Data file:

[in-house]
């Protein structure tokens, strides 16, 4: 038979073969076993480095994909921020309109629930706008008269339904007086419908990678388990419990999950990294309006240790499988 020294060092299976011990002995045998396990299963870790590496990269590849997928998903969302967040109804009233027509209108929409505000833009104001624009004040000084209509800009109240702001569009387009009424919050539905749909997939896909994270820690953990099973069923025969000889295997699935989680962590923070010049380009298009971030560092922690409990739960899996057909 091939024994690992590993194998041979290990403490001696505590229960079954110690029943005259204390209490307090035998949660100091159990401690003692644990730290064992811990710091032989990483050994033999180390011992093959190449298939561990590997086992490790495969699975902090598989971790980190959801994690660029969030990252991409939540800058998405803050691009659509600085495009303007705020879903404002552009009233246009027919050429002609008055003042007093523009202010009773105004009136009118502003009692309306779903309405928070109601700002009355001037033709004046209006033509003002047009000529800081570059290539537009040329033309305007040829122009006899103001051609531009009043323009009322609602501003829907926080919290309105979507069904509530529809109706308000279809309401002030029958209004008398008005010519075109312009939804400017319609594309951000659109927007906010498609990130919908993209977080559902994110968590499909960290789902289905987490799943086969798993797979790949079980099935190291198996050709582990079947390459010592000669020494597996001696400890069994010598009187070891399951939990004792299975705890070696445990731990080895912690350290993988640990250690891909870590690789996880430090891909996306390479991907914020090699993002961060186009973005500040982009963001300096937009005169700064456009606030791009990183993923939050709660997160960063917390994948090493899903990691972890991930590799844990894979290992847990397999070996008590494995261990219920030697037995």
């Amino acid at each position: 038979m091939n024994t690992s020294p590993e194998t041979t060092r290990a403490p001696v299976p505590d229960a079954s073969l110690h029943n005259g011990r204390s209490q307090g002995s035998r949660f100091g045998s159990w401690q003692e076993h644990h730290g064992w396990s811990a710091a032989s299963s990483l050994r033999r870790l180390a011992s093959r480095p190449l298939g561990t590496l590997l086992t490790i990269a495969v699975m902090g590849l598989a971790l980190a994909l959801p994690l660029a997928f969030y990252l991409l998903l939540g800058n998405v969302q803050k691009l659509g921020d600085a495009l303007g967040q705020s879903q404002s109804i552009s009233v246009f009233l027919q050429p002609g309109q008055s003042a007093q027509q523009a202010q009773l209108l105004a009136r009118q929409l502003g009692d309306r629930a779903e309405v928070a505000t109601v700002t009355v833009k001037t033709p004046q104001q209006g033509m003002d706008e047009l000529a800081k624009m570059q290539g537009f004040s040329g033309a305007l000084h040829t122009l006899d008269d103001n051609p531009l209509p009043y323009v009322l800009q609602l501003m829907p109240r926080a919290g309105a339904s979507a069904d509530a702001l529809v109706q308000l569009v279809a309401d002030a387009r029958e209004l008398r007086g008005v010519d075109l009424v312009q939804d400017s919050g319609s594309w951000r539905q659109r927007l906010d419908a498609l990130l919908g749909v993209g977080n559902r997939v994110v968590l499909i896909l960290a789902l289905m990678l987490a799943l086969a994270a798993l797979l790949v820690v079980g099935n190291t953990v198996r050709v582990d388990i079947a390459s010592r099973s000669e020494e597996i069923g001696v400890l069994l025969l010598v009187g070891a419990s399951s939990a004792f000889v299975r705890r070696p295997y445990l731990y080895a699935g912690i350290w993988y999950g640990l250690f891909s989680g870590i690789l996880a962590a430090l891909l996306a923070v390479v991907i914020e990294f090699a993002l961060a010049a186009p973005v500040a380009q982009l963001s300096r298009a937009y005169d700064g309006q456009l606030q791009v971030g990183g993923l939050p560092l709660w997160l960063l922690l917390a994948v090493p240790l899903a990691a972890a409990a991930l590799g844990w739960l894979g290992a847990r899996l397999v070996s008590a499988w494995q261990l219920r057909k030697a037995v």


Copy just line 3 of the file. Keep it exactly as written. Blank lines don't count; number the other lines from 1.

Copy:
């Amino acid at each position: 038979m091939n024994t690992s020294p590993e194998t041979t060092r290990a403490p001696v299976p505590d229960a079954s073969l110690h029943n005259g011990r204390s209490q307090g002995s035998r949660f100091g045998s159990w401690q003692e076993h644990h730290g064992w396990s811990a710091a032989s299963s990483l050994r033999r870790l180390a011992s093959r480095p190449l298939g561990t590496l590997l086992t490790i990269a495969v699975m902090g590849l598989a971790l980190a994909l959801p994690l660029a997928f969030y990252l991409l998903l939540g800058n998405v969302q803050k691009l659509g921020d600085a495009l303007g967040q705020s879903q404002s109804i552009s009233v246009f009233l027919q050429p002609g309109q008055s003042a007093q027509q523009a202010q009773l209108l105004a009136r009118q929409l502003g009692d309306r629930a779903e309405v928070a505000t109601v700002t009355v833009k001037t033709p004046q104001q209006g033509m003002d706008e047009l000529a800081k624009m570059q290539g537009f004040s040329g033309a305007l000084h040829t122009l006899d008269d103001n051609p531009l209509p009043y323009v009322l800009q609602l501003m829907p109240r926080a919290g309105a339904s979507a069904d509530a702001l529809v109706q308000l569009v279809a309401d002030a387009r029958e209004l008398r007086g008005v010519d075109l009424v312009q939804d400017s919050g319609s594309w951000r539905q659109r927007l906010d419908a498609l990130l919908g749909v993209g977080n559902r997939v994110v968590l499909i896909l960290a789902l289905m990678l987490a799943l086969a994270a798993l797979l790949v820690v079980g099935n190291t953990v198996r050709v582990d388990i079947a390459s010592r099973s000669e020494e597996i069923g001696v400890l069994l025969l010598v009187g070891a419990s399951s939990a004792f000889v299975r705890r070696p295997y445990l731990y080895a699935g912690i350290w993988y999950g640990l250690f891909s989680g870590i690789l996880a962590a430090l891909l996306a923070v390479v991907i914020e990294f090699a993002l961060a010049a186009p973005v500040a380009q982009l963001s300096r298009a937009y005169d700064g309006q456009l606030q791009v971030g990183g993923l939050p560092l709660w997160l960063l922690l917390a994948v090493p240790l899903a990691a972890a409990a991930l590799g844990w739960l894979g290992a847990r899996l397999v070996s008590a499988w494995q261990l219920r057909k030697a037995v």